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Author Topic: Roland R-07 dual recording post production question ?  (Read 905 times)

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Offline StPatric

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Roland R-07 dual recording post production question ?
« on: May 19, 2019, 12:52:02 PM »
OK so here's the deal,

last night I did a recording on my Roland R-07 in dual recording mode.
I thought I read you could either do it in the unit itself, or with some app from Roland.
You can merge the two recordings into one recording.
Well more like it takes from the second recording that
is 20db lower when need it need too  ?

Offline checht

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Re: Roland R-07 dual recording post production question ?
« Reply #1 on: May 21, 2019, 09:06:12 PM »
Nope.

You just get 2 recordings, one 20db down from the other.

Do anything you like in post, but I'd pick the higher level one unless it's over recorded.
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Offline StPatric

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Re: Roland R-07 dual recording post production question ?
« Reply #2 on: May 21, 2019, 09:36:52 PM »
I recorded it with the two recording option so I could push the levels over all in the main recording since it was an acoustic performance over all. I was planning on insert edit the second recording mainly for all the extra chatter that happens between tunes. And there was a huge difference between crowd noise and the performance itself. And I have found that at times that extra volume is over saturated and leaves background noise when you try and get rid of it. I wanted to see if I could get a cleaner sound in the end doing it this way.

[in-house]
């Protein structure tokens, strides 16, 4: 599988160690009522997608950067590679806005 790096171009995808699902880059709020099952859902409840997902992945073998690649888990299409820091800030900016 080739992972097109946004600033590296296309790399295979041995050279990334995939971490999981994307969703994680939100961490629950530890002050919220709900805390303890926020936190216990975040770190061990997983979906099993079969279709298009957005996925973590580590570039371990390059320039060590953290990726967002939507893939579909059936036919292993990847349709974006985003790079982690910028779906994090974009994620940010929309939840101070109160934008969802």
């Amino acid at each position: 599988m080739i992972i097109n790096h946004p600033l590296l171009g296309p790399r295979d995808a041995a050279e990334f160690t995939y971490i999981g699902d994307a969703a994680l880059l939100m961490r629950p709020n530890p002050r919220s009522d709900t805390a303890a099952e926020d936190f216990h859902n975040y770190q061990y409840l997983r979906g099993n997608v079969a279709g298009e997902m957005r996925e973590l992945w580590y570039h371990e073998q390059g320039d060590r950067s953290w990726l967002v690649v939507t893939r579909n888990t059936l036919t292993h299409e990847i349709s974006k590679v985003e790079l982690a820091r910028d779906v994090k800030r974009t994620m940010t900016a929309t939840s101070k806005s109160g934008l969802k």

Offline checht

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Re: Roland R-07 dual recording post production question ?
« Reply #3 on: May 21, 2019, 09:39:41 PM »
Perhaps you can, but all that editing is a lot of time.

Why not just use envelope or limiter and knock down the between song stuff, then normalize the whole thing up? Maybe a little parallel compression?

I guess it's just a subjective choice...
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Offline StPatric

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Re: Roland R-07 dual recording post production question ?
« Reply #4 on: May 21, 2019, 10:01:21 PM »
Not sure what envelope or parallel compression is. But I do know that using a limiter or normalize function will introduce noise in it self and should be avoided as much as possible, same goes for compression, not sure about parallel compression ? I also like to keep some dinamic's between the different types tunes and normalize will defeat that. I was trying something different here to see if the final product comes out cleaner in the end that is all.